Dogmatism Awareness, Information, Research and Resources
“Let the human mind loose. It must be loose. It will be loose. Superstition and dogmatism cannot confine it." ― John Adams
Mental health refers to a person's emotional, psychological, and social well-being. It encompasses a wide range of factors, including one's thoughts, feelings, behaviors, and overall functioning in different areas of life. Good mental health allows individuals to cope with stress, navigate challenges, maintain healthy relationships, and lead fulfilling lives.
Mental health can be influenced by various factors, including genetics, environment, life experiences, and brain chemistry. Common mental health conditions include depression, anxiety disorders, bipolar disorder, schizophrenia, and eating disorders, among others. It's essential to prioritize mental health and seek appropriate support when needed.
Dogmatism refers to a rigid adherence to certain beliefs, principles, or ideologies, often accompanied by an unwillingness to consider alternative perspectives or evidence that challenges those beliefs. Dogmatic individuals tend to hold their views as absolute and unquestionable, often dismissing or rejecting differing opinions.
Dogmatism can manifest in various domains, including religion, politics, ideology, or personal beliefs. It can lead to closed-mindedness, intolerance, and an inability to engage in productive dialogue or consider different perspectives. Dogmatism can limit personal growth, hinder critical thinking, and strain relationships with others who hold differing views.
Relationship between Mental Health and Dogmatism:
The relationship between mental health and dogmatism can be complex. While mental health conditions themselves do not inherently cause dogmatism, certain factors can contribute to the development or reinforcement of dogmatic tendencies:
1. Cognitive Biases: Mental health conditions such as anxiety or depression can influence cognitive processes and contribute to cognitive biases. These biases may result in black-and-white thinking, all-or-nothing reasoning, or a rigid perception of the world, potentially fostering dogmatic beliefs.
2. Emotional Vulnerability: Individuals experiencing emotional distress or vulnerability may seek comfort and stability in rigid belief systems. Dogmatic beliefs can provide a sense of security and certainty, acting as a coping mechanism for underlying emotional challenges.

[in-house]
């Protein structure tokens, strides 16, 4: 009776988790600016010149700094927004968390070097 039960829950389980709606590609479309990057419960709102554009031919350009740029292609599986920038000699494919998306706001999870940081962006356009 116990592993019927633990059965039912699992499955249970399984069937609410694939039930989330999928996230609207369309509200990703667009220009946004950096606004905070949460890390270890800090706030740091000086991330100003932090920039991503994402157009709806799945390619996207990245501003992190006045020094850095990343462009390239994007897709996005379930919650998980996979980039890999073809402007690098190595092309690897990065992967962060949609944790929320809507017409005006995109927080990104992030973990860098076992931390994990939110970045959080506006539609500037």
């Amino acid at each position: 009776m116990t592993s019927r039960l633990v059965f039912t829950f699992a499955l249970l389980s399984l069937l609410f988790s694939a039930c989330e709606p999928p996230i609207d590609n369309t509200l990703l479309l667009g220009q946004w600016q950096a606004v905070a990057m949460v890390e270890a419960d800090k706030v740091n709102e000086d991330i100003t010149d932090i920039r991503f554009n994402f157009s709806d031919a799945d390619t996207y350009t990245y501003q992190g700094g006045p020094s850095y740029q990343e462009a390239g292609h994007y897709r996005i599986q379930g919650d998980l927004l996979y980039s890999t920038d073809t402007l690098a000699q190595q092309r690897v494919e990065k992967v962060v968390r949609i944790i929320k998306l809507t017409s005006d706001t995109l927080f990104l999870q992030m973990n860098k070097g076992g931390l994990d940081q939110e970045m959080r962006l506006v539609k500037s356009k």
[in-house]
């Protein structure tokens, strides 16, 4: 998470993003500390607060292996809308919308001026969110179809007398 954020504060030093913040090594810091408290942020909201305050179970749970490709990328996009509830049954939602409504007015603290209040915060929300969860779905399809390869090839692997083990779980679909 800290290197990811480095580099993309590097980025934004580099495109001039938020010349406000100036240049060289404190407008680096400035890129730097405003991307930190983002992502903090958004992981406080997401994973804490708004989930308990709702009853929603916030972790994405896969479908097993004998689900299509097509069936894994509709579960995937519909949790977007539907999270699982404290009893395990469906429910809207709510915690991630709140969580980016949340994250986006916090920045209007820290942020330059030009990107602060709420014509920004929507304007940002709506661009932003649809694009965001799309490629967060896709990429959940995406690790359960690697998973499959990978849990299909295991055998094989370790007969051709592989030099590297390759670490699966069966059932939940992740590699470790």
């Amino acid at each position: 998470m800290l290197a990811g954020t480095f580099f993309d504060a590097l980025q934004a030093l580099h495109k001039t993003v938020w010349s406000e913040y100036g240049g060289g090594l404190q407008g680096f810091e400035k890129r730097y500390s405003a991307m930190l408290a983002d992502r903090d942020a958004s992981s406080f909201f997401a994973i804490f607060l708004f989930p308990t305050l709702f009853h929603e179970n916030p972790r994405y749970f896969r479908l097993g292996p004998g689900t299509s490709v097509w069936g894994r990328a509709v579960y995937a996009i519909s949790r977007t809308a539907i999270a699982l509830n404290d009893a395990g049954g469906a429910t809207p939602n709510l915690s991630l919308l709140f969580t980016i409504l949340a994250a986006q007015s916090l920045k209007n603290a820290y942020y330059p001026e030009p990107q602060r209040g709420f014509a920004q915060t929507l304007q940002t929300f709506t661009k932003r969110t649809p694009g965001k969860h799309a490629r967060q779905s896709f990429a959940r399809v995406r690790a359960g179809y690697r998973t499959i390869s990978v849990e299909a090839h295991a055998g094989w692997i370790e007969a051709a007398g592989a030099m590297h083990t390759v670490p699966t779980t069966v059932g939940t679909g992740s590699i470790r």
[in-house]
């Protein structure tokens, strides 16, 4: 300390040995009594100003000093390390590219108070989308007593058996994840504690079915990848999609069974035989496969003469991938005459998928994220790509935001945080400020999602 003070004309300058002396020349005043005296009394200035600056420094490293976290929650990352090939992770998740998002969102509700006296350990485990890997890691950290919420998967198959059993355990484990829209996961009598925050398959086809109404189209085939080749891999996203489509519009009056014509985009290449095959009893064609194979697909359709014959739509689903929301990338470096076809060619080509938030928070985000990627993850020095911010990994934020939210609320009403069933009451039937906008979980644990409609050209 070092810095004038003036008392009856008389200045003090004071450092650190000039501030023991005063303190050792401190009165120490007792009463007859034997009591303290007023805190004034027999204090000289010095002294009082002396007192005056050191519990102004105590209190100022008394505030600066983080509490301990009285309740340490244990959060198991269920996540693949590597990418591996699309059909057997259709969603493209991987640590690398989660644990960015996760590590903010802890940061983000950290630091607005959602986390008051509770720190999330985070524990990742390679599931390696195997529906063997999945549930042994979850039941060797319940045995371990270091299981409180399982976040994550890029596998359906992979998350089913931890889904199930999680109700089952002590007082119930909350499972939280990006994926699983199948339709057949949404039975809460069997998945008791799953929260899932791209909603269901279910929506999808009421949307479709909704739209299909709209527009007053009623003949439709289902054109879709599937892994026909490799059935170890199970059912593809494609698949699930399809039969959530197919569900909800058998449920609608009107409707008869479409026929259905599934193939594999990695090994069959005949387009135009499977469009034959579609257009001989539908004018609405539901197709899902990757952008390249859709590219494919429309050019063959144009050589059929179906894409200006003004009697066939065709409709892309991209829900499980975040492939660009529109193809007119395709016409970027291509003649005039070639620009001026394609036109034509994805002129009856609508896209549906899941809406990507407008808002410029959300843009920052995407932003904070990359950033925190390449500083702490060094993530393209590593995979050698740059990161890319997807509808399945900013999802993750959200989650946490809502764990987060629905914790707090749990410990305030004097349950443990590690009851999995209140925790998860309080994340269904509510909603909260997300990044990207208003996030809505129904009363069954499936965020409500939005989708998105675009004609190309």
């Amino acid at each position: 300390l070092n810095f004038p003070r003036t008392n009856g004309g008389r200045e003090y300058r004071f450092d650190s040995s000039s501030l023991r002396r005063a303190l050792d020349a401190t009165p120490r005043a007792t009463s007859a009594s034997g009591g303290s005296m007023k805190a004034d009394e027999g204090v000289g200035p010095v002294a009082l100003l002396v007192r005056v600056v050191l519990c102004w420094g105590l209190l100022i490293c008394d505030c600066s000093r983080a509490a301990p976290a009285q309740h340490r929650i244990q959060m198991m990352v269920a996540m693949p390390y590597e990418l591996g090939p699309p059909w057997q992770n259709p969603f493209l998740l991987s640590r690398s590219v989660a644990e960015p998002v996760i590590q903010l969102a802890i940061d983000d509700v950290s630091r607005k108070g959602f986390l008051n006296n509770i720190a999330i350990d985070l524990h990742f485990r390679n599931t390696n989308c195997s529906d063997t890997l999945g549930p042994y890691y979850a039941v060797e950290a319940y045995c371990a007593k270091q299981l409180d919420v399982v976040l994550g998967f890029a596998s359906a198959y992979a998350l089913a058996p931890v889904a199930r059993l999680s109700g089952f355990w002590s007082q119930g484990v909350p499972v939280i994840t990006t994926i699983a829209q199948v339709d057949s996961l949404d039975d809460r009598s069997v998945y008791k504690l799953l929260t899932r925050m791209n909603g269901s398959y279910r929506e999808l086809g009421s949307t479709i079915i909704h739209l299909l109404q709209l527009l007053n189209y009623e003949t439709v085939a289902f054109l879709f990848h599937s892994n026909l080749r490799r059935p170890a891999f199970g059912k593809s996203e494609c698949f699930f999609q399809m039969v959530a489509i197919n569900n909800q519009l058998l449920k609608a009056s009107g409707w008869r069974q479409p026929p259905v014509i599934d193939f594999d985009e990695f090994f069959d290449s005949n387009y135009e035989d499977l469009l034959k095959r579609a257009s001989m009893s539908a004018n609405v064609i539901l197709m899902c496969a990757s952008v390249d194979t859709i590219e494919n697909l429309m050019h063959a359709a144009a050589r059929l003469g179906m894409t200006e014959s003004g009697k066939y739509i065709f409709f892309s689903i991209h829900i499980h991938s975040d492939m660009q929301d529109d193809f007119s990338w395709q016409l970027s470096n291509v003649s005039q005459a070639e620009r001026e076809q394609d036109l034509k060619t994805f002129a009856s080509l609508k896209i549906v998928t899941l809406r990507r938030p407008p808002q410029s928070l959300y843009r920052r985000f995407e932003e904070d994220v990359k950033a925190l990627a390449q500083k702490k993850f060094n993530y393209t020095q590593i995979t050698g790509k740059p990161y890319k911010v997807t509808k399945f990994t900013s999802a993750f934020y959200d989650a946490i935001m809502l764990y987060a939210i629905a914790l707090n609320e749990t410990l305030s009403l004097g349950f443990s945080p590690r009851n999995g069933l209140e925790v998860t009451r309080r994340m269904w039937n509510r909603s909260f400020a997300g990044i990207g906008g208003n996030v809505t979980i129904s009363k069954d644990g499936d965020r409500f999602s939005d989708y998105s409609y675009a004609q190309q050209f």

3. Social Factors: Socialization and environmental factors play a significant role in shaping beliefs and attitudes. Exposure to dogmatic individuals or communities that reinforce rigid ideologies can contribute to the adoption of dogmatic thinking patterns.
4. Confirmation Bias: Dogmatism often involves confirmation bias, which is the tendency to seek out information that supports existing beliefs while dismissing or ignoring conflicting evidence. Confirmation bias can hinder critical thinking and prevent individuals from considering alternative viewpoints.
It's worth noting that while dogmatism can have negative consequences for mental health, engaging in critical thinking, open-mindedness, and respectful dialogue can promote psychological well-being. Fostering intellectual humility, which involves recognizing the limits of one's knowledge and being open to learning from others, can help mitigate dogmatic tendencies.
If dogmatism or mental health concerns are impacting your well-being or relationships, seeking support from mental health professionals, counselors, or support groups can be beneficial. They can provide guidance and strategies to promote healthy thinking patterns, emotional well-being, and constructive engagement with differing viewpoints." (ChatAGP 2023)
Beyond the bounds of the dogmatic image of thought: the development of critical, creative thinking in the mental health professions Journal of Psychiatric and Mental Health Nursing
Challenging Dogma in Neuropsychology and related disciplines ScienceDirect
Descartes' Dogma and Damage to Western Psychiatry NIH
Dogmatism and Happiness NIH
Dogma Overview & Examples | What is Dogmatism? Study
Ethical and Social Consequences of Dogmatism in Society PDF Download International Journal of Ethics & Society (IJES)
False dogmas in Mood Disorders Research: Towards a Nomothetic Network Approach NIH
Four Dogmas of Antipsychiatry Psychiatric Times
How Dogmatism Leaves Us Less Informed The Decision Lab
Investigating the Effects of Dogmatism on Openness and Empathy in Counselors-in-Training AKA Knowledge Center
Mindfulness and the Psychology of Ethical Dogmatism PDF Download University of Vienna
New psychology study provides insight into fundamental Cognitive Processes linked to Dogmatism Psypost
Studies Help Understand Why Some People Are So Sure They’re Right Neuroscience News
The Moderating Influences of Emotional Pretensions and Dogmatic Behaviors on the Relationship between Leadership-Induced Stress and Mental Well-Being Advances in Social Sciences Research Journal
The Level of Dogmatism in Schizophrenia. A Comparative Analysis of Utterance Texts with the Use of the Suitbert Ertel Dogmatism Quotient PDF Download Monika Obrębska, Sandra Nowak Adam Mickiewicz University, Poznań
Transcending global health dogma: An Indigenous perspective The Lancet